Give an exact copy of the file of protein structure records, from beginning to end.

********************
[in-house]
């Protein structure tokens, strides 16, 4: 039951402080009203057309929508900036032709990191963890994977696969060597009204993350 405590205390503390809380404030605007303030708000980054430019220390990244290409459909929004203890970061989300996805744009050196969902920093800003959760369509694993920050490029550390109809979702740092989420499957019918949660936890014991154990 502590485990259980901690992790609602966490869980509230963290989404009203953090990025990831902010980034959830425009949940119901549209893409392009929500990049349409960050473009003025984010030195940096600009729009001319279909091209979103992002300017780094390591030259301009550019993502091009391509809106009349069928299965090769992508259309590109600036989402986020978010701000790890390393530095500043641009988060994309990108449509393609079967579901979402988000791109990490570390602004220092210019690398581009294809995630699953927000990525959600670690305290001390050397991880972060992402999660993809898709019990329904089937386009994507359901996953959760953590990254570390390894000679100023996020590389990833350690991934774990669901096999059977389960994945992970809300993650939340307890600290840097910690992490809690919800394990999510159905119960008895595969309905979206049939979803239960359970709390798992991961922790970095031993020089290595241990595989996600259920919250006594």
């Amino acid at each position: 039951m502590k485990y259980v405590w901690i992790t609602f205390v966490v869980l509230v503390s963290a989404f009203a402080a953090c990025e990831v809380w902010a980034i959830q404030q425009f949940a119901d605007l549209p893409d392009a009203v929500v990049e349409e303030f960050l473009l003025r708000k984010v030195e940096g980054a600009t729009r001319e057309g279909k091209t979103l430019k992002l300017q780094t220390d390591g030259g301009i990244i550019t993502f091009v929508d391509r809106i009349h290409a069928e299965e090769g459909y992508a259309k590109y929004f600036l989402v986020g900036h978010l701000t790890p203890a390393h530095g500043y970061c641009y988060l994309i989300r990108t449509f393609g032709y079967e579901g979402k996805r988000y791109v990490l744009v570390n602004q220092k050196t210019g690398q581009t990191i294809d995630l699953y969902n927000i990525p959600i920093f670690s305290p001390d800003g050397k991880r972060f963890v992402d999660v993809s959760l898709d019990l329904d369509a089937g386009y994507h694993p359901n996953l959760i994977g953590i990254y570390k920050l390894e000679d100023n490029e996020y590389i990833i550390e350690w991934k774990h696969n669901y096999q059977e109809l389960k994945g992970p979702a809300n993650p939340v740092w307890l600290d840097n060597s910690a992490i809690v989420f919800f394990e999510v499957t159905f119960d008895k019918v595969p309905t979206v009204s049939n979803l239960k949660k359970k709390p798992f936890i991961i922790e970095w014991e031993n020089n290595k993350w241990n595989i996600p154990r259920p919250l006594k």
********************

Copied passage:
[in-house]
């Protein structure tokens, strides 16, 4: 039951402080009203057309929508900036032709990191963890994977696969060597009204993350 405590205390503390809380404030605007303030708000980054430019220390990244290409459909929004203890970061989300996805744009050196969902920093800003959760369509694993920050490029550390109809979702740092989420499957019918949660936890014991154990 502590485990259980901690992790609602966490869980509230963290989404009203953090990025990831902010980034959830425009949940119901549209893409392009929500990049349409960050473009003025984010030195940096600009729009001319279909091209979103992002300017780094390591030259301009550019993502091009391509809106009349069928299965090769992508259309590109600036989402986020978010701000790890390393530095500043641009988060994309990108449509393609079967579901979402988000791109990490570390602004220092210019690398581009294809995630699953927000990525959600670690305290001390050397991880972060992402999660993809898709019990329904089937386009994507359901996953959760953590990254570390390894000679100023996020590389990833350690991934774990669901096999059977389960994945992970809300993650939340307890600290840097910690992490809690919800394990999510159905119960008895595969309905979206049939979803239960359970709390798992991961922790970095031993020089290595241990595989996600259920919250006594």
């Amino acid at each position: 039951m502590k485990y259980v405590w901690i992790t609602f205390v966490v869980l509230v503390s963290a989404f009203a402080a953090c990025e990831v809380w902010a980034i959830q404030q425009f949940a119901d605007l549209p893409d392009a009203v929500v990049e349409e303030f960050l473009l003025r708000k984010v030195e940096g980054a600009t729009r001319e057309g279909k091209t979103l430019k992002l300017q780094t220390d390591g030259g301009i990244i550019t993502f091009v929508d391509r809106i009349h290409a069928e299965e090769g459909y992508a259309k590109y929004f600036l989402v986020g900036h978010l701000t790890p203890a390393h530095g500043y970061c641009y988060l994309i989300r990108t449509f393609g032709y079967e579901g979402k996805r988000y791109v990490l744009v570390n602004q220092k050196t210019g690398q581009t990191i294809d995630l699953y969902n927000i990525p959600i920093f670690s305290p001390d800003g050397k991880r972060f963890v992402d999660v993809s959760l898709d019990l329904d369509a089937g386009y994507h694993p359901n996953l959760i994977g953590i990254y570390k920050l390894e000679d100023n490029e996020y590389i990833i550390e350690w991934k774990h696969n669901y096999q059977e109809l389960k994945g992970p979702a809300n993650p939340v740092w307890l600290d840097n060597s910690a992490i809690v989420f919800f394990e999510v499957t159905f119960d008895k019918v595969p309905t979206v009204s049939n979803l239960k949660k359970k709390p798992f936890i991961i922790e970095w014991e031993n020089n290595k993350w241990n595989i996600p154990r259920p919250l006594k």